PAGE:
Queen Elizabeth II 1926 - 2022

Chancellor implements basic rate tax cut a year early

Millions of workers will be paying less Income Tax from April next year.

The Chancellor made sweeping changes to taxation during his mini-Budget last week.

The key change to the basic rate of income tax is the 1p reduction to 19 per cent. This was previously announced by former Chancellor Rishi Sunak and scheduled to become law in 2024, but will now take place from April 2023.

In addition, the top rate, or Additional Rate of 45 per cent currently paid by those earning in excess of £150,000, will be scrapped altogether.

That means that those with an annual income above £50,270 will be taxed at 40 per cent which becomes the highest rate of Income Tax.

With rates of zero per cent, 19 per cent and 40 per cent, the Chancellor says the changes represent one of the simplest rate structures within the OECD.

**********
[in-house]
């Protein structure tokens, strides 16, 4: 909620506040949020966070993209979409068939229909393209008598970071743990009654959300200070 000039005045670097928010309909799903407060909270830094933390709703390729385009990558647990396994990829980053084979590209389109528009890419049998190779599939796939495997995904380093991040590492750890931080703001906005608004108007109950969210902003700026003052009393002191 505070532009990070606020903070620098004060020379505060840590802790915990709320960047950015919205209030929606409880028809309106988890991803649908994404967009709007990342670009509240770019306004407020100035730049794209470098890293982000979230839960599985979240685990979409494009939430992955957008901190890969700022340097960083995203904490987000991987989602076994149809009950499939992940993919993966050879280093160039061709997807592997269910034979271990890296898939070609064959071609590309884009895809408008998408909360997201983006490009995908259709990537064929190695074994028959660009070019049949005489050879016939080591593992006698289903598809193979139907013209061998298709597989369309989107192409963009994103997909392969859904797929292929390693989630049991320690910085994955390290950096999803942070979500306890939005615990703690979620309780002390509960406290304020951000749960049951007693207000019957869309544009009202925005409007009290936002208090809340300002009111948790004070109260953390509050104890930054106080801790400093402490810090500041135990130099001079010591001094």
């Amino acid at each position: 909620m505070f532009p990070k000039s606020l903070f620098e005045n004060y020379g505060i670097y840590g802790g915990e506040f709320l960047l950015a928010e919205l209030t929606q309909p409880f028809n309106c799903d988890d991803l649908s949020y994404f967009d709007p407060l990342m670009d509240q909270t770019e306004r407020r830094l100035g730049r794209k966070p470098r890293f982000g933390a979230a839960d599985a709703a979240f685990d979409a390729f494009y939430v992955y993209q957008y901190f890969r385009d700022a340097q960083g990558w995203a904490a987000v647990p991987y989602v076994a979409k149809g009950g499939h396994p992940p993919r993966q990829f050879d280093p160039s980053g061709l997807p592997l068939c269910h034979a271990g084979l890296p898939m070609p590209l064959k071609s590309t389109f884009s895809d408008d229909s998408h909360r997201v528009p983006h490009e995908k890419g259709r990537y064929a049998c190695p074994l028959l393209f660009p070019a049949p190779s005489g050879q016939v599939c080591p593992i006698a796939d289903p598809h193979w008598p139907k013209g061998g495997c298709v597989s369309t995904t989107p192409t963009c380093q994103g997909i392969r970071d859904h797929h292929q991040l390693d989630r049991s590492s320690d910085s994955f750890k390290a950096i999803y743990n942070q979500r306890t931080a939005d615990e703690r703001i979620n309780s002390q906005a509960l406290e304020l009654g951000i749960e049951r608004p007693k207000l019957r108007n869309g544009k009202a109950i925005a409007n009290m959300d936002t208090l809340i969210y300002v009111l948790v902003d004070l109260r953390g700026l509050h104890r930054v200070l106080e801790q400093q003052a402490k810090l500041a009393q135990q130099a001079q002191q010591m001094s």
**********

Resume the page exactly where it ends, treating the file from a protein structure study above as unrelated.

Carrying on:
The cut will apply to the basic rate which applies to:

  • Non-savings, non-dividend income for taxpayers in England, Wales and Northern Ireland
  • The savings basic rate which applies to savings income for taxpayers across the UK
  • The default basic rate which applies to non-savings and non-dividend income of any taxpayer that is not subject to either the main rates or the Scottish rates of Income Tax.

The last cut in the basic rate of Income Tax was in 2008/09.

The Government says:

  • At 19 per cent, the basic income tax rate is the lowest ever
  • The savings are worth over £5 billion for workers, savers and pensioners
  • With an average gain of £170 per annum, 31 million taxpayers will benefit in 2023-24

In the case of Gift Aid, it will remain at 20 per cent until 2027 when it joins the new rate of 19 per cent.

The Government says this will benefit 70,000 charities and is worth over £300 million.

According to Government figures, an average, basic rate taxpayers will be £130 better off, and higher rate taxpayers will be £360 better off, in 2023-24 thanks to the cut to the basic rate.

Need help and advice with related taxation matters? Contact our team today.

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